The James Joyce Centre is housed in an 18th-century Georgian townhouse in Dublin City. It aims to foster an appreciation of Joyce through exhibitions, education, outreach and activities.
The James Joyce Centre in Dublin is dedicated to promoting an understanding of the life and works of James Joyce. In doing so, the centre strives to be an integral contributor to the network of institutions which celebrate Ireland’s rich cultural heritage. The James Joyce Centre provides the casual visitor, student and scholar alike with a rewarding and memorable experience.
The centre's home is a restored 18th-century Georgian townhouse in the north inner city of Dublin, the city of Joyce's birth and the setting for all his works. From this central location in Joyce's heartland, the centre aims – through a programme of exhibition, education, outreach and activities – to foster an appreciation of this most remarkable and significant literary figure of the 20th century.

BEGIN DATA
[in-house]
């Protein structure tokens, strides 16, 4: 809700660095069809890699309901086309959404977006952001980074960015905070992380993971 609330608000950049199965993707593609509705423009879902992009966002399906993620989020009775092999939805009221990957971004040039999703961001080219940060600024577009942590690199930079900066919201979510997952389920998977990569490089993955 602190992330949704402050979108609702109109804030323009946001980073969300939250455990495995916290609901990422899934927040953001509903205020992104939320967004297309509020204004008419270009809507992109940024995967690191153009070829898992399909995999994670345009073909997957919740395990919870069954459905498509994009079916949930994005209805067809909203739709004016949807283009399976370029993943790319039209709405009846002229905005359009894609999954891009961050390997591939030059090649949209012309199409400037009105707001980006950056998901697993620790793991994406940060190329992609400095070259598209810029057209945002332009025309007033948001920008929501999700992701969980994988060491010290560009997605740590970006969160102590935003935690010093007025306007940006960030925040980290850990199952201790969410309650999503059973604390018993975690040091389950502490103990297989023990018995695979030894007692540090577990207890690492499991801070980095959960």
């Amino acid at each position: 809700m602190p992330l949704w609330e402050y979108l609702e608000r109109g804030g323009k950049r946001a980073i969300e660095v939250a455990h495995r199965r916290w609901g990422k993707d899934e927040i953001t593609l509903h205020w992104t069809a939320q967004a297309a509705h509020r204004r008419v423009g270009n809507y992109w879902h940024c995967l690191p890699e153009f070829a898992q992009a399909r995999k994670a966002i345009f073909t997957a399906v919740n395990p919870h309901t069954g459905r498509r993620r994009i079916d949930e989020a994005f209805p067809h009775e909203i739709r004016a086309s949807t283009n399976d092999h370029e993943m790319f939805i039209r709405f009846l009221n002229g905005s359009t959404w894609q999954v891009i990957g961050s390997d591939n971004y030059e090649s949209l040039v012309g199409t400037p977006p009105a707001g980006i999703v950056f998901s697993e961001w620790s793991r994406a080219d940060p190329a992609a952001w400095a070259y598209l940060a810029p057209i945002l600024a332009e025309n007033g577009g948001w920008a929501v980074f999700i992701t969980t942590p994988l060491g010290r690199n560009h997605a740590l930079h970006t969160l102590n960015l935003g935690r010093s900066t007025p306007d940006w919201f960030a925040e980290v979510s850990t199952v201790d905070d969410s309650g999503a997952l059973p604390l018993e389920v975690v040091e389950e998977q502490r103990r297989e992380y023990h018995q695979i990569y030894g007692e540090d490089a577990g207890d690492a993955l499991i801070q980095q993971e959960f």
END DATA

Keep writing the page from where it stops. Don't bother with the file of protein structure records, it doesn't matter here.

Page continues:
The James Joyce Centre includes an exhibition area with computer installations, videos, re-creations of period rooms, and items relating to the life and work of James Joyce. Also on view are a copy of Joyce's death mask, furniture from Paul Leon's Paris apartment where Joyce worked on “Finnegans Wake”, and the front door from number 7 Eccles Street, Leopold Bloom's address in Joyce's “Ulysses”. Various walking tours of Joyce's Dublin are available.